Democratic and Republican leaders in Philadelphia woke up the day after Election Day to a major upset to the established order on City Council — and neither party felt like the big winner.
That’s because there’s a third party in town.
With a decisive margin over her nearest rival, Working Families Party candidate Kendra Brooks clinched one of the two City Council seats reserved for candidates from a minority political party.
“Pure money.” Ask Democratic City Committee Chairman Bob Brady what led to Brooks’ unprecedented citywide win, and that’s his answer. “Everybody had the same message,” Brady told Billy Penn. “Everybody supports families.”
The morning after Election Day, the leader of the Philly Democrats was claiming it was only the Republicans who got hurt.
Indeed, Brooks’ victory was a major setback for the local GOP, which long viewed the pair of non-majority at-large Council seats as guaranteed real estate. Councilmember Al Taubenberger conceded he’ll be cleaning out his office before the end of the year, while Councilmember David Oh will hold onto the other minority-party chair for his third term.
It wasn’t all sunshine in the land of the Dems.
The long-dominant party machine was rattled by Brooks’ candidacy. Progressive leaders like Councilmember Helen Gym, state representatives and a small army of committee people endorsed the Working Families Party contender.
And Brooks leaned into it. Her campaign pushed for votes from registered Democrats, arguing that the math of breaking party lines would not hurt the establishment candidates’ chances.
In the leadup to Nov. 5, Chairman Brady roundly condemned the idea, saying it was stealing votes.
During campaign season, the Philly Democrats even mulled expulsion for committee members and ward leaders who openly backed Brooks over the party’s official nominees. Critics pointed out that some Democratic ward leaders historically sold their endorsements to Republican candidates or non-endorsed Democrats — often without repercussions. Recently, outgoing Councilmember Jannie Blackwell broke the rules by boosting Republican Oh to her fellow Democrats in West Philly.
Brooks ran on policies that have gained popularity on the populist left both locally and nationally, including rent control and abolishing the 10-year tax abatement. And her push for office did benefit from an independent arm of the national Working Families Party, which spent hundreds of thousands of dollars on her behalf.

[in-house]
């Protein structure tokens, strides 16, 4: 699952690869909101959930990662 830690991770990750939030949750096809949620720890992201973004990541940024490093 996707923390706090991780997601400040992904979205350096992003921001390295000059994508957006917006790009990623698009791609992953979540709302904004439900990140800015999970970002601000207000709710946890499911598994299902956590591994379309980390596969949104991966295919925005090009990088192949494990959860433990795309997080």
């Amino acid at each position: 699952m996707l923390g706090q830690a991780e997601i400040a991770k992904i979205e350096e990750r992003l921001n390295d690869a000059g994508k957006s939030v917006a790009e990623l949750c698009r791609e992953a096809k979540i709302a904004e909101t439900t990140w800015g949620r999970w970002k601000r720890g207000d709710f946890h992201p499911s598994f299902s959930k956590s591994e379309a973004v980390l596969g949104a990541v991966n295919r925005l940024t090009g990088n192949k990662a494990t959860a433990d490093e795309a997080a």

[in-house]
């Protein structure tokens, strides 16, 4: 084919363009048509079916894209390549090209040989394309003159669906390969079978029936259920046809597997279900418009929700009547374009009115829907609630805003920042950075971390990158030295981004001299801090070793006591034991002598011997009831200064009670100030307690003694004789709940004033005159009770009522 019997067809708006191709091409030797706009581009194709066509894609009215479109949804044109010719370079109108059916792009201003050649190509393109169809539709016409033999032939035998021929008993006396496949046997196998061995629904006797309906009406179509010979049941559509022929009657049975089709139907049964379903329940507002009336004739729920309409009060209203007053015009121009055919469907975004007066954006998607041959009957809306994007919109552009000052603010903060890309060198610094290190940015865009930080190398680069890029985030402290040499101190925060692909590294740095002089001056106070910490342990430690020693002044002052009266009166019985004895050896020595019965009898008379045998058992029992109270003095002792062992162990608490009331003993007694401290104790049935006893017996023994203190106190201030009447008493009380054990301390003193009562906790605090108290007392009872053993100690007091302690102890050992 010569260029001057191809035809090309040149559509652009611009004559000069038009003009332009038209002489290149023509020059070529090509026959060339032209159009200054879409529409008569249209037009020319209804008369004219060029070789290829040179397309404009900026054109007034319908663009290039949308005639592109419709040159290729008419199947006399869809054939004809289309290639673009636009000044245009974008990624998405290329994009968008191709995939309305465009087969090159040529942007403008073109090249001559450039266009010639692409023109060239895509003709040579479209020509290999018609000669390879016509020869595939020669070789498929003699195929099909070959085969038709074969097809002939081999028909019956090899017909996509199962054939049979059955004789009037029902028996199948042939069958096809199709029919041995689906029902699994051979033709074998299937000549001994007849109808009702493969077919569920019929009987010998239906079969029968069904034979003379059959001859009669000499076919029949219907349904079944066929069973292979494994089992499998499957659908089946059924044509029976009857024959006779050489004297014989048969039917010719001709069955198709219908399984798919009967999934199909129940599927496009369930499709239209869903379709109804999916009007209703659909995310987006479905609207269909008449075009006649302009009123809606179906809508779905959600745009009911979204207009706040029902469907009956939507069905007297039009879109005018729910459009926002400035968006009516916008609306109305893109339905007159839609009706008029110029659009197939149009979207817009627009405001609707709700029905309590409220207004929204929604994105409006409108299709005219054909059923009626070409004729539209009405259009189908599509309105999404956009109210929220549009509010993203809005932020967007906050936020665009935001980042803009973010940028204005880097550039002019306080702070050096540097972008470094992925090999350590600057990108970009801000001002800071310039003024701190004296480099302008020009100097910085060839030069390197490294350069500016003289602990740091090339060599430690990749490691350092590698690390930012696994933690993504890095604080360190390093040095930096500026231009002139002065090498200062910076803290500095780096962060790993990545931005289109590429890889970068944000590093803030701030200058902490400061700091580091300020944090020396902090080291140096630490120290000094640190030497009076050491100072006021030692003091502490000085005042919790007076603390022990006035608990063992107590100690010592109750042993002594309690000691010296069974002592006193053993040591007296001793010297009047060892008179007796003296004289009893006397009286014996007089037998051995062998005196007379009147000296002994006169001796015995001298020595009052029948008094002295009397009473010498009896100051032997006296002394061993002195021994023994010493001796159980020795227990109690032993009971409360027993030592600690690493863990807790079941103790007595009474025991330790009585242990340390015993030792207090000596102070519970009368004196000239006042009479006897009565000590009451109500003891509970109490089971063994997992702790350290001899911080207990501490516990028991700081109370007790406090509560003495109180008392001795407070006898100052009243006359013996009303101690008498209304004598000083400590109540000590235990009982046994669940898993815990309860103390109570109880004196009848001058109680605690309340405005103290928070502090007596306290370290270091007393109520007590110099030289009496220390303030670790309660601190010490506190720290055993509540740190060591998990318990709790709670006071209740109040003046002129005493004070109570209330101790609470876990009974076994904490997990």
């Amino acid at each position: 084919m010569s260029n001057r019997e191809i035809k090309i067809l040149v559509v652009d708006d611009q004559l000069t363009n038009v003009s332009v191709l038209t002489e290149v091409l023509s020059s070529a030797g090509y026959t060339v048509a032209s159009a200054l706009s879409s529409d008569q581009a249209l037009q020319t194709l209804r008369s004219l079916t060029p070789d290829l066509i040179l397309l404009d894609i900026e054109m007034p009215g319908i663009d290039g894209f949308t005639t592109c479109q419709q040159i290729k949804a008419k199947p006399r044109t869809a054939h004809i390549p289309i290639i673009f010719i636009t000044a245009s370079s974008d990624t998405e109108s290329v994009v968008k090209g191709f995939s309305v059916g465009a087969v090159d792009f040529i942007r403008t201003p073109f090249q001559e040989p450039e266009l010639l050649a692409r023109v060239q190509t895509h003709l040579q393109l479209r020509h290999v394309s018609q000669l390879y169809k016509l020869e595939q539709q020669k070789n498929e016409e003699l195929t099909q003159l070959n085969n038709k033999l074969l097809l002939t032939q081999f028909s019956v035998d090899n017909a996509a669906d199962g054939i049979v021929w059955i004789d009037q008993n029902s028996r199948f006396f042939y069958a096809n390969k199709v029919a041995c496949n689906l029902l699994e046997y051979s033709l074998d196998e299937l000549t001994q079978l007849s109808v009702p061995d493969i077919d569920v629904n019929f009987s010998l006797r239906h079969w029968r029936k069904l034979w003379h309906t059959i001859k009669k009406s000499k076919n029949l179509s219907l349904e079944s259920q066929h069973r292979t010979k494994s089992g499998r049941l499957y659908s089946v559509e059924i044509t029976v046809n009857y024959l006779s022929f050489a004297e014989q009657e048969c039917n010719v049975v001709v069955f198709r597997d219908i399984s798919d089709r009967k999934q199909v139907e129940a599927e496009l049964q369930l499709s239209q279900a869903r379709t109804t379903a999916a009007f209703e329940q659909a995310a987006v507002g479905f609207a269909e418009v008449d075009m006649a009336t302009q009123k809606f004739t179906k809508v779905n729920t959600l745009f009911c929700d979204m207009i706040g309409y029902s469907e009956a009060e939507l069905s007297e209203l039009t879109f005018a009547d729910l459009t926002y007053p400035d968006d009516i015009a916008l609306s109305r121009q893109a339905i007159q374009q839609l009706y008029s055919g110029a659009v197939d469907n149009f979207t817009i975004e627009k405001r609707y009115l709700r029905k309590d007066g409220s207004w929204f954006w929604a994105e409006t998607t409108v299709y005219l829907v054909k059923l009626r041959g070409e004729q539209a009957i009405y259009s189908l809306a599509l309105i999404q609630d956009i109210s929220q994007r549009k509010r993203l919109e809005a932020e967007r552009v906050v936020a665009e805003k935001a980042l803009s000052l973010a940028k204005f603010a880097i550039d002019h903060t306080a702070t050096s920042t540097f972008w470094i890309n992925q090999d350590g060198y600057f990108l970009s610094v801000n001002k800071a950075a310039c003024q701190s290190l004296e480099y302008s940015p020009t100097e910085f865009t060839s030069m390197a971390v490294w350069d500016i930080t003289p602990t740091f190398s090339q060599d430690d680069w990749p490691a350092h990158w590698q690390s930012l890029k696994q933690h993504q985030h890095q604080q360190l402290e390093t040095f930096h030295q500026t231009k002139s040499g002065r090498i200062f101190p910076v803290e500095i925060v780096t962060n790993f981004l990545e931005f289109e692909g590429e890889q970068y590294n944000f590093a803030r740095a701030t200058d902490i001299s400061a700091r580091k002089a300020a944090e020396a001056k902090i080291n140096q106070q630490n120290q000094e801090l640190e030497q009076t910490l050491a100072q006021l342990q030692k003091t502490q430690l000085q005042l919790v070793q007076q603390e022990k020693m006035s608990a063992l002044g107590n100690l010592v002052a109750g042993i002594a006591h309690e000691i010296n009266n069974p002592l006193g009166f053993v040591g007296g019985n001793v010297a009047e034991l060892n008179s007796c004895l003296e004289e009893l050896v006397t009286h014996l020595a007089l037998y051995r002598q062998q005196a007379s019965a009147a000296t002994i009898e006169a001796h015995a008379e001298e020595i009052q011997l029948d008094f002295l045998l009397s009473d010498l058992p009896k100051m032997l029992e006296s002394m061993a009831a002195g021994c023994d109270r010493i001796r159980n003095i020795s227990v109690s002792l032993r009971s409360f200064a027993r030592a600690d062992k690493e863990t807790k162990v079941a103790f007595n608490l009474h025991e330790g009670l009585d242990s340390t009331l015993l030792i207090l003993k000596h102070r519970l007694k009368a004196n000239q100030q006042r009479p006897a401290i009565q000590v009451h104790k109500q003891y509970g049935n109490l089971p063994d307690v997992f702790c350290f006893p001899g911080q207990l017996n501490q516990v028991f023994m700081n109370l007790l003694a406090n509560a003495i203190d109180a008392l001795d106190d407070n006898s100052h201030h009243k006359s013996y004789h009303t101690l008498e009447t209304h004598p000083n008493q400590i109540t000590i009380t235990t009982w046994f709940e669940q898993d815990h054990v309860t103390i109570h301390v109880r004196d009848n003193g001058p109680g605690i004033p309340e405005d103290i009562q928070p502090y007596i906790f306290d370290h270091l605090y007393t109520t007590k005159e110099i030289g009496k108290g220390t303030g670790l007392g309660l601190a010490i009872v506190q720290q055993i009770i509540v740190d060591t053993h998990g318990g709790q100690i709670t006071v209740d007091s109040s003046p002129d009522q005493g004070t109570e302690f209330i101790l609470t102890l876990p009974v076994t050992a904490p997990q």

Her campaign rejected Brady’s characterization that the victory was dependent on outside financial aid.
“Kendra Brooks won this campaign because of an unprecedented coalition of labor unions and community groups across the city,” said Arielle Klagsbrun, Brooks’ campaign manager. “People knocked on thousands of doors across the city.”
It’s not like the Democrats actually lost the Council battle: all five at-large nominees won their seats with ease.
Turnout was up this year over past municipal elections, and Brady acknowledged that the Democratic nominees for Council at-large got a roughly even spread of votes despite Brooks’ insurgency. Gym did better than her peers by about 10,000 votes. Brady chalked it up to good ballot position.
Gym, who campaigned heavily for Brooks, said the election results speak for themselves.
“Whenever Chairman Brady is ready, I look forward to discussing with him the ways in which the Democratic Party and the city’s progressive movement can come together,” Gym said Wednesday. “Democrats are stronger when we work together — not against one another.”
A similar coda was echoed on the GOP side, which came out worse for wear.
Michael Meehan, chairman of the Republican City Committee, said he was upset by the electoral losses that beset his party across the Philadelphia region.
What happened? The GOP director pointed to infighting and dissent. “The problem is everybody went off on their own direction,” Meehan told Billy Penn. “It was all about ‘me.’ They wanted to edge out each other.”
In this case, “they” is the five Republican nominees for City Council at-large. The party endorsed all five, despite knowing only two seats are realistically up for grabs. “We had incumbent at-large council people who thought we shouldn’t endorse anybody else except them,” Meehan said.
How will the city’s second-largest political organization recoup its losses?
“I have no idea what we’re going to do,” Meehan said. “It’s one day at a time.”